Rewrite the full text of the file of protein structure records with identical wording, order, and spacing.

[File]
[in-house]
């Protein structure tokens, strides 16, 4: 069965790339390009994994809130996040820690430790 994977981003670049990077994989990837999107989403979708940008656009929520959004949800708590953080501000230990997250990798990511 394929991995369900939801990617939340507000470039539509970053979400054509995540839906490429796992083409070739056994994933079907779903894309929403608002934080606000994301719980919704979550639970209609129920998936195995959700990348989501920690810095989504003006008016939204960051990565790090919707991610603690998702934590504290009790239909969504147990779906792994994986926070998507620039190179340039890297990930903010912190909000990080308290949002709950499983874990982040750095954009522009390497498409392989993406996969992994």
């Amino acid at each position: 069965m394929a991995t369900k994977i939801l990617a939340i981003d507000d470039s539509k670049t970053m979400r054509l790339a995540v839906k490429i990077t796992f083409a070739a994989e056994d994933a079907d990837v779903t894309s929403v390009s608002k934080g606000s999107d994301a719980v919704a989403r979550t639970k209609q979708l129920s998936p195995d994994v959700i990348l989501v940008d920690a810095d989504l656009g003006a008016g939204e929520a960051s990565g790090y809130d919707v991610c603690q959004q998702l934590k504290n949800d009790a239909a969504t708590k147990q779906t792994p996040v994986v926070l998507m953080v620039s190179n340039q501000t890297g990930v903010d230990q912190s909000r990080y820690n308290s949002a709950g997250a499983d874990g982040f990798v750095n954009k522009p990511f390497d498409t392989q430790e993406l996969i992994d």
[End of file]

[in-house]
């Protein structure tokens, strides 16, 4: 069965790339390009994994809130996040820690430790 994977981003670049990077994989990837999107989403979708940008656009929520959004949800708590953080501000230990997250990798990511 394929991995369900939801990617939340507000470039539509970053979400054509995540839906490429796992083409070739056994994933079907779903894309929403608002934080606000994301719980919704979550639970209609129920998936195995959700990348989501920690810095989504003006008016939204960051990565790090919707991610603690998702934590504290009790239909969504147990779906792994994986926070998507620039190179340039890297990930903010912190909000990080308290949002709950499983874990982040750095954009522009390497498409392989993406996969992994």
């Amino acid at each position: 069965m394929a991995t369900k994977i939801l990617a939340i981003d507000d470039s539509k670049t970053m979400r054509l790339a995540v839906k490429i990077t796992f083409a070739a994989e056994d994933a079907d990837v779903t894309s929403v390009s608002k934080g606000s999107d994301a719980v919704a989403r979550t639970k209609q979708l129920s998936p195995d994994v959700i990348l989501v940008d920690a810095d989504l656009g003006a008016g939204e929520a960051s990565g790090y809130d919707v991610c603690q959004q998702l934590k504290n949800d009790a239909a969504t708590k147990q779906t792994p996040v994986v926070l998507m953080v620039s190179n340039q501000t890297g990930v903010d230990q912190s909000r990080y820690n308290s949002a709950g997250a499983d874990g982040f990798v750095n954009k522009p990511f390497d498409t392989q430790e993406l996969i992994d």